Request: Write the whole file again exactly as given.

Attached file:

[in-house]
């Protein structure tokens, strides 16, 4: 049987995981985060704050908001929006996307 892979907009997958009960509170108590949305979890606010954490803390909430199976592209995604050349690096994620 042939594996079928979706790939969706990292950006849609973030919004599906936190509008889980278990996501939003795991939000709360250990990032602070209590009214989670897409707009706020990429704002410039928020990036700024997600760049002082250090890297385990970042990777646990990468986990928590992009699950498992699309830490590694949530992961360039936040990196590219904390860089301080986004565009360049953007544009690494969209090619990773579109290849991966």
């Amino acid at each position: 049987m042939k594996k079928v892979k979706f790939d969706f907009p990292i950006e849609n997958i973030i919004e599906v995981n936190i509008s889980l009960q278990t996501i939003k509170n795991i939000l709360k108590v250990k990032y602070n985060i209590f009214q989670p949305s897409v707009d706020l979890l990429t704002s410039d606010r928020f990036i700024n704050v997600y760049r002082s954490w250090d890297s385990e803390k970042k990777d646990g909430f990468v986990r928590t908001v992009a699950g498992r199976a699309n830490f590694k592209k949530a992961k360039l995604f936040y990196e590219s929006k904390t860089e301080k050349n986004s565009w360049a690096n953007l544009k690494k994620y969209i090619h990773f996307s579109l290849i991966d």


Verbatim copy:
[in-house]
């Protein structure tokens, strides 16, 4: 049987995981985060704050908001929006996307 892979907009997958009960509170108590949305979890606010954490803390909430199976592209995604050349690096994620 042939594996079928979706790939969706990292950006849609973030919004599906936190509008889980278990996501939003795991939000709360250990990032602070209590009214989670897409707009706020990429704002410039928020990036700024997600760049002082250090890297385990970042990777646990990468986990928590992009699950498992699309830490590694949530992961360039936040990196590219904390860089301080986004565009360049953007544009690494969209090619990773579109290849991966």
């Amino acid at each position: 049987m042939k594996k079928v892979k979706f790939d969706f907009p990292i950006e849609n997958i973030i919004e599906v995981n936190i509008s889980l009960q278990t996501i939003k509170n795991i939000l709360k108590v250990k990032y602070n985060i209590f009214q989670p949305s897409v707009d706020l979890l990429t704002s410039d606010r928020f990036i700024n704050v997600y760049r002082s954490w250090d890297s385990e803390k970042k990777d646990g909430f990468v986990r928590t908001v992009a699950g498992r199976a699309n830490f590694k592209k949530a992961k360039l995604f936040y990196e590219s929006k904390t860089e301080k050349n986004s565009w360049a690096n953007l544009k690494k994620y969209i090619h990773f996307s579109l290849i991966d």